Oil prices grew on the third day of the business week, after world economies witnessed recoveries from the COVID-19 impact.
Media reports said that; Brent, the global benchmark, reached $44 a barrel at one stage in European trading.
This is the highest level of oil prices since early March — as more countries lifted lockdown restrictions amid pandemic.
Stock markets also took heart from hopes of an end to trade battle between China and the US, when President Donald Trump said a deal was “fully intact.”
The traders of oil, for now, digested a new report from released by the experts at consultancy Energy Aspects showing that the reduction in demand because of the Covid-19 was significantly lower than previously estimated.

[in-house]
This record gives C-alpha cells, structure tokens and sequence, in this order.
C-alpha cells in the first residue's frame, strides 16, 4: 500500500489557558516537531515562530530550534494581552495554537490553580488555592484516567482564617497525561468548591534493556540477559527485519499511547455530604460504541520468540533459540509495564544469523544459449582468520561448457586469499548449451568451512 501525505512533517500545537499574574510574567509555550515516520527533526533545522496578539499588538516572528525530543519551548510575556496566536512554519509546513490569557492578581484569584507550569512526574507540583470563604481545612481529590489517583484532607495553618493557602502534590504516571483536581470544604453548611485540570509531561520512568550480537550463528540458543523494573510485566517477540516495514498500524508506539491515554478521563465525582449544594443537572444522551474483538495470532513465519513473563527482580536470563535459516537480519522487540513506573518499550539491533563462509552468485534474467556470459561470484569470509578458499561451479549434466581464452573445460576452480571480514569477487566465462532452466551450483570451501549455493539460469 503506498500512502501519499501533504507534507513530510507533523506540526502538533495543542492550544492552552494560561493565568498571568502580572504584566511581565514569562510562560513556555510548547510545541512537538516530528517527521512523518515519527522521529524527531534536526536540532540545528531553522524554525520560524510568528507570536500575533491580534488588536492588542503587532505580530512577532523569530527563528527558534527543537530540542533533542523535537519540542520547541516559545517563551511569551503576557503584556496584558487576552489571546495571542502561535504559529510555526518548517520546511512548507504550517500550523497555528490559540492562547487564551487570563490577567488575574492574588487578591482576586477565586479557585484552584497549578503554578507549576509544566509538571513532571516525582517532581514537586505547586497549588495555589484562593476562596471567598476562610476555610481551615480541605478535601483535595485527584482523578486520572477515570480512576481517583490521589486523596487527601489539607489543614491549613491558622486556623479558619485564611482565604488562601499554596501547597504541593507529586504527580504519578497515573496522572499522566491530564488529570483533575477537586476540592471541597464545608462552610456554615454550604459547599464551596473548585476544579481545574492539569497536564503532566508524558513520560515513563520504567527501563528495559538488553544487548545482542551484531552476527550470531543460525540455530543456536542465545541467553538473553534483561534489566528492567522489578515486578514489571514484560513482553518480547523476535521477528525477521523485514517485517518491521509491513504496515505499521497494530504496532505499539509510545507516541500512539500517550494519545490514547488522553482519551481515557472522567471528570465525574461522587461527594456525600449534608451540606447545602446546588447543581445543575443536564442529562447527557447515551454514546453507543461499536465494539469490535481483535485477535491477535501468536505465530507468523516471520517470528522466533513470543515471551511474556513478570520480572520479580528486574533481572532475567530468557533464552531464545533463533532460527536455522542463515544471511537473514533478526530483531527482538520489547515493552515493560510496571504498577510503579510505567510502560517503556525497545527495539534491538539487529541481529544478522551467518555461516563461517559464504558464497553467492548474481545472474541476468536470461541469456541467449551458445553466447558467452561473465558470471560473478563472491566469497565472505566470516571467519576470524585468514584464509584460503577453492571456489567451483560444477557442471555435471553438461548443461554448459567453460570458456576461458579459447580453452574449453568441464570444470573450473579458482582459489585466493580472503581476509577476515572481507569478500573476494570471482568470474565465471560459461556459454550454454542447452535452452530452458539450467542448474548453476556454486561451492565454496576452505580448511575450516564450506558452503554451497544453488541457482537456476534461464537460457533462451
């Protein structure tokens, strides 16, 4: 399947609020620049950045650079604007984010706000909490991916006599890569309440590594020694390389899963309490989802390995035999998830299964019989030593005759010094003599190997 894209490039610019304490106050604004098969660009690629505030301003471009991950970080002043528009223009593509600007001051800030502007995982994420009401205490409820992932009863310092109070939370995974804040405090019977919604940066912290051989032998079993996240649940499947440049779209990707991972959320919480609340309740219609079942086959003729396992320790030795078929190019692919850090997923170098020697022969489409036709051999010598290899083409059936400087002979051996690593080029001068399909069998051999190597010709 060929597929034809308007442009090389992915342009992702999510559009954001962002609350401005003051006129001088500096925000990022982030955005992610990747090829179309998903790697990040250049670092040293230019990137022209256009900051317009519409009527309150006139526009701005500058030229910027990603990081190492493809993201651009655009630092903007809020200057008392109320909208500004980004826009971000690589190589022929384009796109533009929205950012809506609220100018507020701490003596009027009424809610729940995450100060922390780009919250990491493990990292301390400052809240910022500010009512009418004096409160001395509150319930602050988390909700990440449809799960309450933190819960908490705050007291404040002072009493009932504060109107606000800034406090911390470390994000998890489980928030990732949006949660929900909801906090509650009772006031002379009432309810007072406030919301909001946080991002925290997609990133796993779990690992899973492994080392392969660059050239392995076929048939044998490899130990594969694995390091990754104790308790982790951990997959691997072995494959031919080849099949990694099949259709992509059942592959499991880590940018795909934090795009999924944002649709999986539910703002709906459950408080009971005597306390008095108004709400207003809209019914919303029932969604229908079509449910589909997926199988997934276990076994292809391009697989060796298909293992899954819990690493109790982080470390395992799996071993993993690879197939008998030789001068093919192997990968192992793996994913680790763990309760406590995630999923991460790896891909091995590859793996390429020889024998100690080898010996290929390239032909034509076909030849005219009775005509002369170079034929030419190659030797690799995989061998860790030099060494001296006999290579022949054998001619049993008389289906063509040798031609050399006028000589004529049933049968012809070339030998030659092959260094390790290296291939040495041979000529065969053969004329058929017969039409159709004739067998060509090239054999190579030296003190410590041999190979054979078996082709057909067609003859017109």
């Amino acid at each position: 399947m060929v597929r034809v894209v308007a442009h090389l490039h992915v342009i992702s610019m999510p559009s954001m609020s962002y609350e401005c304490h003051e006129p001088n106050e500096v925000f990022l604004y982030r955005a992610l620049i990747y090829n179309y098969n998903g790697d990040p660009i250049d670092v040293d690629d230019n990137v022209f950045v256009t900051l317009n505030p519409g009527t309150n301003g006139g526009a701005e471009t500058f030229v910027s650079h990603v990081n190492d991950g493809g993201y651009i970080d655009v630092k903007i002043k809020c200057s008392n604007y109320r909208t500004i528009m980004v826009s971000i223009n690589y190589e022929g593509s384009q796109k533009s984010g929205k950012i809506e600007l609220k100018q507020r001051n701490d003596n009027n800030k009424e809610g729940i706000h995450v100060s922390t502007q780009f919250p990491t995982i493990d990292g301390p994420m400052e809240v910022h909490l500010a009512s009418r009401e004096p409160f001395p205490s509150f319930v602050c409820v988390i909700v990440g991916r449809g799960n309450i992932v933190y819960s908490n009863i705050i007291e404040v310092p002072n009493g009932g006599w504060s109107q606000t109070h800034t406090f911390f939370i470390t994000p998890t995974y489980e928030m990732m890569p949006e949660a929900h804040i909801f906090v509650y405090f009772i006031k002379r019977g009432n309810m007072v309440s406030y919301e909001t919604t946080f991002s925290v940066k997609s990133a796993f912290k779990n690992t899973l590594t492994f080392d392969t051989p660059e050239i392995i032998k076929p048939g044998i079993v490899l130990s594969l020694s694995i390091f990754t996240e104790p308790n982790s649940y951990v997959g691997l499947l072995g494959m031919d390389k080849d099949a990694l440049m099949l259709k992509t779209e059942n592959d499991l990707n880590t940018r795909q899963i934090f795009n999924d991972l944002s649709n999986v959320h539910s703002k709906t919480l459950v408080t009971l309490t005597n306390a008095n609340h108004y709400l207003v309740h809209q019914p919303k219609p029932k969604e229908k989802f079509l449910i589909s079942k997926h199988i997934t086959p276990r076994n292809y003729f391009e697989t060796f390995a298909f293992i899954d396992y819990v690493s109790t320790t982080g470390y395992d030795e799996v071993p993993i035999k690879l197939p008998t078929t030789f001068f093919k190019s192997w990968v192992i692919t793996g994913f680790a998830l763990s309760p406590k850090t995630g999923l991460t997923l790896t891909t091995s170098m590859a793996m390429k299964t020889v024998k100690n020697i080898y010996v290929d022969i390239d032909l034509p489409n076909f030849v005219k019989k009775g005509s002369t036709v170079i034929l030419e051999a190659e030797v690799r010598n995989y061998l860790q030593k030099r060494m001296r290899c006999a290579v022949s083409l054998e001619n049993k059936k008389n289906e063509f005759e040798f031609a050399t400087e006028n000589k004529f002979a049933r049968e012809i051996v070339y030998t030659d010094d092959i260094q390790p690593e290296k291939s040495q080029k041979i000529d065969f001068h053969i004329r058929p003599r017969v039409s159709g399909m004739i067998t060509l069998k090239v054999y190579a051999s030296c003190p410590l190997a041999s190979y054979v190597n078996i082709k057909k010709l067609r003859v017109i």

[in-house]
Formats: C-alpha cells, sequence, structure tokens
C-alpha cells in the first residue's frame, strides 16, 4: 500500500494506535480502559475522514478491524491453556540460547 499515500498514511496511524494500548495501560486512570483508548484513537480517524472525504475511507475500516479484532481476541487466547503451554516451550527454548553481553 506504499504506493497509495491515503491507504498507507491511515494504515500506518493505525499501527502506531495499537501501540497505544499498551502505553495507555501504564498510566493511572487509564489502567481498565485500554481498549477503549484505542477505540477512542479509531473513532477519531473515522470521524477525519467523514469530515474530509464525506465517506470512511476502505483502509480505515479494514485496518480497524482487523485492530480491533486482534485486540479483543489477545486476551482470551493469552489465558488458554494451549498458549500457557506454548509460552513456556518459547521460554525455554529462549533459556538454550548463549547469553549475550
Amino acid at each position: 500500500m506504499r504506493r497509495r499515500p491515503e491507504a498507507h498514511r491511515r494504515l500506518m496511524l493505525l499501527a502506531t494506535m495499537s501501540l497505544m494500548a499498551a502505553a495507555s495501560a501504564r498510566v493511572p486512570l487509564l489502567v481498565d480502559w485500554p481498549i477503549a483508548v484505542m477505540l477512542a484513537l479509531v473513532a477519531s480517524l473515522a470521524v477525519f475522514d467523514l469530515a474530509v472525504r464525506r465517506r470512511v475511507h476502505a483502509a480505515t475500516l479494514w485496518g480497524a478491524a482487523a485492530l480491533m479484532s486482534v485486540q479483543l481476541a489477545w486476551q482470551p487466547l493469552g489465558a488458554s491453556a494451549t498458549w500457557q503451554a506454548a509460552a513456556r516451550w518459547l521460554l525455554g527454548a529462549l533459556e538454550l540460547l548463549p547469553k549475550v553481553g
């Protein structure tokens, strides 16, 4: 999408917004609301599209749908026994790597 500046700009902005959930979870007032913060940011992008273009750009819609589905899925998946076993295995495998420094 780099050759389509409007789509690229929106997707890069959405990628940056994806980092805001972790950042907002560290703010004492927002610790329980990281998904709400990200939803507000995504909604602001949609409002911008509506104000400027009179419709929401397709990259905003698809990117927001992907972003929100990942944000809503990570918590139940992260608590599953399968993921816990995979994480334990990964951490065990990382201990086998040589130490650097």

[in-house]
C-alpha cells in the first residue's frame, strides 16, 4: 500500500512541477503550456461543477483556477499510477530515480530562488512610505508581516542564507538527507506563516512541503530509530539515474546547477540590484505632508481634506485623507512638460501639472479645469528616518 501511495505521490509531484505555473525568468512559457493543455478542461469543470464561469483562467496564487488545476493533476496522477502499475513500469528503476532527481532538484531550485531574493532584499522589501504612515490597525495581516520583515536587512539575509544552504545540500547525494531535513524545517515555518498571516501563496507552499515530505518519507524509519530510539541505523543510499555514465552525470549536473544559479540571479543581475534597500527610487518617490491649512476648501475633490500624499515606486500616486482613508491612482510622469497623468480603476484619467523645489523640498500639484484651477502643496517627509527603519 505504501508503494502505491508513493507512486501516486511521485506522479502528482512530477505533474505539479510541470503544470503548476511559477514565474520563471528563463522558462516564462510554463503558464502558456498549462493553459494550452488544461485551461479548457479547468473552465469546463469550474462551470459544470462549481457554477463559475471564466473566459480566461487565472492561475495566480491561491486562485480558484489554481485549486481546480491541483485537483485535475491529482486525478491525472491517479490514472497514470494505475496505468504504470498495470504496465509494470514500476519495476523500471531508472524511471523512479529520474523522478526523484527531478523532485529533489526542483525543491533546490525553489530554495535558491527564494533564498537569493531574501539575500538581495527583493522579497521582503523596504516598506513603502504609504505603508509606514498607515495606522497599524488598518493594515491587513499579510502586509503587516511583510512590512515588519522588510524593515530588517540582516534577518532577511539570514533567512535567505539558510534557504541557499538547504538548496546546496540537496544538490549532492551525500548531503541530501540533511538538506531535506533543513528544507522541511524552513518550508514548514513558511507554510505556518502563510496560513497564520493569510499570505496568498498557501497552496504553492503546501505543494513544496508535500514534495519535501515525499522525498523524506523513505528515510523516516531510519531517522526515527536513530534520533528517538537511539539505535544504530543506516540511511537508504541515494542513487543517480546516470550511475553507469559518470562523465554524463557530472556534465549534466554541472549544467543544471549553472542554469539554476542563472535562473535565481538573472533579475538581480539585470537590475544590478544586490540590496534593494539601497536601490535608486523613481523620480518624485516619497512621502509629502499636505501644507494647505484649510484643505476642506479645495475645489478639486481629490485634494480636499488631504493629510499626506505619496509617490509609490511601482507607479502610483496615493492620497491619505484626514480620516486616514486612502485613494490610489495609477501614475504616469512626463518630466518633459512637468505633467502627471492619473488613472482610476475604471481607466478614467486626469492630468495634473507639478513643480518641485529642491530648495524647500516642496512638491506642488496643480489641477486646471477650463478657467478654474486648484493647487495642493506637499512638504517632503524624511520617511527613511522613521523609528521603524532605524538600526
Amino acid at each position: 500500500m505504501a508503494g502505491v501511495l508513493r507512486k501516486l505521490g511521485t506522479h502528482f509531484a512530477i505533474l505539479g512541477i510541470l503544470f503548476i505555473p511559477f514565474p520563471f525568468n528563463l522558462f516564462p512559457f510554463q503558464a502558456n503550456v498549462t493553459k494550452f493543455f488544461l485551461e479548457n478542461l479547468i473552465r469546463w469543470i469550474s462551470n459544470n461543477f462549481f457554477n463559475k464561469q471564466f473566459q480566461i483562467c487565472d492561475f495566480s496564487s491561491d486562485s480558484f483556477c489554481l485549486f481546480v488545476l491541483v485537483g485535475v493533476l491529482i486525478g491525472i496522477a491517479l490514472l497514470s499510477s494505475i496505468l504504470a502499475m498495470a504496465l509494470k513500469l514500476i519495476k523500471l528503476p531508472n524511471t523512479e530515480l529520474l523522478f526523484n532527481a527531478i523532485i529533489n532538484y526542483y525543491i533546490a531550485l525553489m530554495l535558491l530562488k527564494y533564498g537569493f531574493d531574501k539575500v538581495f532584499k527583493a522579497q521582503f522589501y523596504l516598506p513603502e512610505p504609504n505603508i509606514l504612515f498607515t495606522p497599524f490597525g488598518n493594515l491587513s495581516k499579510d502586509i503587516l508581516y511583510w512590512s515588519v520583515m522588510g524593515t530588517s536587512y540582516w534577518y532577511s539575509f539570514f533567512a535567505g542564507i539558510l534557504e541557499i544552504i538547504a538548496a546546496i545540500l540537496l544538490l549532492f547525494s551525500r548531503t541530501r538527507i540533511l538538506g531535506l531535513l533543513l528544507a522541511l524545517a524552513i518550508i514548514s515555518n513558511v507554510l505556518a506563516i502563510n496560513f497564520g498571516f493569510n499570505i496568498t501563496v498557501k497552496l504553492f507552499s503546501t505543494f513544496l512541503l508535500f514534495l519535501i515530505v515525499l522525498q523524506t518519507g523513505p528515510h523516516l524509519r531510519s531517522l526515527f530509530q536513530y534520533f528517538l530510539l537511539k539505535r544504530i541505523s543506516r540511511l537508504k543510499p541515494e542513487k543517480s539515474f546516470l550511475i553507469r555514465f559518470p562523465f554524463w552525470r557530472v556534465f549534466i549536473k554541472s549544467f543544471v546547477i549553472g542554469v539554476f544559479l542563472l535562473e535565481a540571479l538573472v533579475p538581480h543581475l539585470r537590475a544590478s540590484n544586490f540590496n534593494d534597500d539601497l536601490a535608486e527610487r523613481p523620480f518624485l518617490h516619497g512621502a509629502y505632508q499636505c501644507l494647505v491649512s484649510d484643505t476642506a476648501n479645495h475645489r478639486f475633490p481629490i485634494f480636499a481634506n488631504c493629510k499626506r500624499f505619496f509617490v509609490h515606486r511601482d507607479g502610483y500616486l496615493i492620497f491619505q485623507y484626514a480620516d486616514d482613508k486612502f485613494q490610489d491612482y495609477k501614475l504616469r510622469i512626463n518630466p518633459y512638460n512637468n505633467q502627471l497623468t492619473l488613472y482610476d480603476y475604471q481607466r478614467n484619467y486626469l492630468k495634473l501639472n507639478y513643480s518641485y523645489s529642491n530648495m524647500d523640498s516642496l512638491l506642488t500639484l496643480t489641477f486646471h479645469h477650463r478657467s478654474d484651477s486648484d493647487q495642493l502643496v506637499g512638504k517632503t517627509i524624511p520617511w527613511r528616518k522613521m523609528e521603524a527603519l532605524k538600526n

According to oil experts, “It turns out that global oil demand fell by less than 20 percent, around 18.5 million barrels per day at the height of the COVID-19 lockdowns in April, when most of the northern hemisphere — home to 90 percent of global manufacturing — was shut down.”
The historic cuts in yield agreed in April by the OPEC+ alliance led by Saudi Arabia and Russia “were more severe than required,” experts said.
More supply has since been taken out through voluntary cuts by Saudi Arabia and others, and a strict compliance regime.
Some OPEC+ members want the current reduction level of 9.6 million barrels per day to be lengthened for a further month, but Russian officials see no need for the cuts to be extended.
Rising demand would be ammunition for Russia and others who want to add supply when the current cuts deal expires at the end of this month.
Experts are of the view that Saudi Arabia is in a very weak position both economically and militarily and has become increasingly reliant on Russia due to the OPEC+ deal.